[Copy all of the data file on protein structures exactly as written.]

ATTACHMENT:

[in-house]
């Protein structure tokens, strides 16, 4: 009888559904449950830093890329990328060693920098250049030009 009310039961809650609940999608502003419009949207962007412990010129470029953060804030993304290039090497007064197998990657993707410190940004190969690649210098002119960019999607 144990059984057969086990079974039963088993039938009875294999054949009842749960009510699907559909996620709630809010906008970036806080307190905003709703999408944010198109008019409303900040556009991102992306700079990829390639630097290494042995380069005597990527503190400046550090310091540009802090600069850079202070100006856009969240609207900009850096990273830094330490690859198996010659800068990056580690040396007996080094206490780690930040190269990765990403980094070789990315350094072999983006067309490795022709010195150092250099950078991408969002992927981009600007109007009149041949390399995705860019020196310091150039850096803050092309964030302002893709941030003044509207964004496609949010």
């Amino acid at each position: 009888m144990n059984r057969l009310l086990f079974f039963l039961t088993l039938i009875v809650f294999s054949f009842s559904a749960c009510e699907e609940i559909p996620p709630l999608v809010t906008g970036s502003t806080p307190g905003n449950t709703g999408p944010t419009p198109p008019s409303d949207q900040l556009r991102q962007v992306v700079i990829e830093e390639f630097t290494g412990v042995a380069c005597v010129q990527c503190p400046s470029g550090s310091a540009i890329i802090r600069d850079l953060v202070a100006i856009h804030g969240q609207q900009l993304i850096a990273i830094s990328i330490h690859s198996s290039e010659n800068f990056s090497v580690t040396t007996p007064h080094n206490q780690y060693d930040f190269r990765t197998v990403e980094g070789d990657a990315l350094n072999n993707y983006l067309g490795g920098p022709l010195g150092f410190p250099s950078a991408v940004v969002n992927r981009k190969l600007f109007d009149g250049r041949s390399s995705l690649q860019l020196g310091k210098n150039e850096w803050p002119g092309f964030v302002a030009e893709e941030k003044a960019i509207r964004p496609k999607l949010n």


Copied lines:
[in-house]
């Protein structure tokens, strides 16, 4: 009888559904449950830093890329990328060693920098250049030009 009310039961809650609940999608502003419009949207962007412990010129470029953060804030993304290039090497007064197998990657993707410190940004190969690649210098002119960019999607 144990059984057969086990079974039963088993039938009875294999054949009842749960009510699907559909996620709630809010906008970036806080307190905003709703999408944010198109008019409303900040556009991102992306700079990829390639630097290494042995380069005597990527503190400046550090310091540009802090600069850079202070100006856009969240609207900009850096990273830094330490690859198996010659800068990056580690040396007996080094206490780690930040190269990765990403980094070789990315350094072999983006067309490795022709010195150092250099950078991408969002992927981009600007109007009149041949390399995705860019020196310091150039850096803050092309964030302002893709941030003044509207964004496609949010």
């Amino acid at each position: 009888m144990n059984r057969l009310l086990f079974f039963l039961t088993l039938i009875v809650f294999s054949f009842s559904a749960c009510e699907e609940i559909p996620p709630l999608v809010t906008g970036s502003t806080p307190g905003n449950t709703g999408p944010t419009p198109p008019s409303d949207q900040l556009r991102q962007v992306v700079i990829e830093e390639f630097t290494g412990v042995a380069c005597v010129q990527c503190p400046s470029g550090s310091a540009i890329i802090r600069d850079l953060v202070a100006i856009h804030g969240q609207q900009l993304i850096a990273i830094s990328i330490h690859s198996s290039e010659n800068f990056s090497v580690t040396t007996p007064h080094n206490q780690y060693d930040f190269r990765t197998v990403e980094g070789d990657a990315l350094n072999n993707y983006l067309g490795g920098p022709l010195g150092f410190p250099s950078a991408v940004v969002n992927r981009k190969l600007f109007d009149g250049r041949s390399s995705l690649q860019l020196g310091k210098n150039e850096w803050p002119g092309f964030v302002a030009e893709e941030k003044a960019i509207r964004p496609k999607l949010n």